Dr Tim Luijkx and Radswiki et al.

Cellulitis (more specifically referred to as superficial cellulitis) is an acute infection of the dermis and subcutaneous tissues. It results in pain, erythema, oedema, and warmth. Since the epidermis is not involved, cellulitis is not transmitted by person-to-person contact.

Cellulitis occurs following disruption of the skin and invasion by microorganisms that may be indigenous flora, such as Staphylococcus aureus, or exogenous bacteria. Patients with peripheral vascular disease or diabetes are particularly susceptible to this type of infection, since minor injuries to the skin or cracked skin in the feet or toes can serve as a point of entry for infection.

Ultrasound is usually the first investigation to evaluate a clinical suspicion of cellulitis. Normally the subcutaneous tissue is hypoechoic with few hyperechoic strands (representing connective tissue).

  • In early cellulitis, there is a diffuse increase in the thickening and echogenicity of the subcutaneous tissue; helpful technique is to compare the tissue with contralateral side
  • later, there is accumulation of fluid in the subcutaneous tissue, giving it a "cobble-stone appearance" (this appearance is not specific for cellulitis, but is seen in subcutaneous edema due to any cause)

CT is used to accurately differentiate between superficial cellulitis and deep cellulitis (cellulitis associated with deep-seated infection). 

In uncomplicated cellulitis, CT demonstrates skin thickening, septation of the subcutaneous fat, and thickening of the underlying superficial fascia. If the infection spreads to deeper tissues, deep cellulitis, soft-tissue abscess, infectious myositis, necrotising fasciitis, and osteomyelitis can all be detected with CT.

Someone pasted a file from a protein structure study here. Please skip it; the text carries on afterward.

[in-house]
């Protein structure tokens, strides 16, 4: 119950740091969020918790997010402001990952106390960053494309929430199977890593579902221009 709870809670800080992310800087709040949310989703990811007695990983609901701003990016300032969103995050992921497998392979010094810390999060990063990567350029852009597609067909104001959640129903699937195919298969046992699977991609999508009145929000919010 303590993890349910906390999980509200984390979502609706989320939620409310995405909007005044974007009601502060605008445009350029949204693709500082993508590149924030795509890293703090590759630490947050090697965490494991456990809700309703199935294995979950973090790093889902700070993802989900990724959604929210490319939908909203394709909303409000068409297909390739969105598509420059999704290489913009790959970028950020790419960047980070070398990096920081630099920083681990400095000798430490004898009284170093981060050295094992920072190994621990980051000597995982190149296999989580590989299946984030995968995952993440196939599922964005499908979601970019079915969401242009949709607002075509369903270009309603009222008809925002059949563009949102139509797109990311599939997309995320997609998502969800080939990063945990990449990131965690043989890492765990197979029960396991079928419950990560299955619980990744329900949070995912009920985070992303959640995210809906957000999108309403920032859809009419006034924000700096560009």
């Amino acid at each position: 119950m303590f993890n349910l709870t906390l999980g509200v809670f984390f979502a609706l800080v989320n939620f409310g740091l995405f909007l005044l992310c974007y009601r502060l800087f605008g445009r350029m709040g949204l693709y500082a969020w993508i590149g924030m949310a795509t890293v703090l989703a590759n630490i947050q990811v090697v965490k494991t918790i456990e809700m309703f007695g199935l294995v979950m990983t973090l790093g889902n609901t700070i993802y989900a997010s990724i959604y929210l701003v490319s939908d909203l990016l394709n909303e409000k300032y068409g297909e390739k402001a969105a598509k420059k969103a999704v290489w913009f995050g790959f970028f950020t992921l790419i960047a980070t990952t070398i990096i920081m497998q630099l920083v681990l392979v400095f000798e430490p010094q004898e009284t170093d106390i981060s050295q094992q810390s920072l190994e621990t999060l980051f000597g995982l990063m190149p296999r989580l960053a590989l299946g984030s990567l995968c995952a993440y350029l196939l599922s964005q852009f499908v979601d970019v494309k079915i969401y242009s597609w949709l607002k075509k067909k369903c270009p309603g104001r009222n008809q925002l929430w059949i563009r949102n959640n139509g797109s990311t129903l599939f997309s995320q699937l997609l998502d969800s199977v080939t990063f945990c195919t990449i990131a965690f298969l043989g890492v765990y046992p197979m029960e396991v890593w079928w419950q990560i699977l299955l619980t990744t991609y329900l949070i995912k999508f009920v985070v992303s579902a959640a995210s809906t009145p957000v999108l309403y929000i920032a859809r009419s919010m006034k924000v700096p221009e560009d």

Uncomplicated cellulitis is a clinical diagnosis and is treated conservatively with antibiotics and locally supportive measures. If the infection spreads to deeper tissues complications and associated pathology can occur, e.g. deep cellulitissoft-tissue abscessinfectious myositisnecrotising fasciitis, or osteomyelitis. Special consideration should be given to geriatric patients, in whom cellulitis of the lower extremities is more likely to develop into thrombophlebitis.

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Article information

rID: 15554
Synonyms or Alternate Spellings:
  • Superficial cellulitis

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Cases and figures

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    Figure 1: clinical photograph
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    Figure 2: proximal forearm
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    Case 1: orbital and periorbital cellulitis
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    Case 2: leg
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    Diffuse subcutane...
    Case 3: upper limb
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    Case 4: cobblestone appearance
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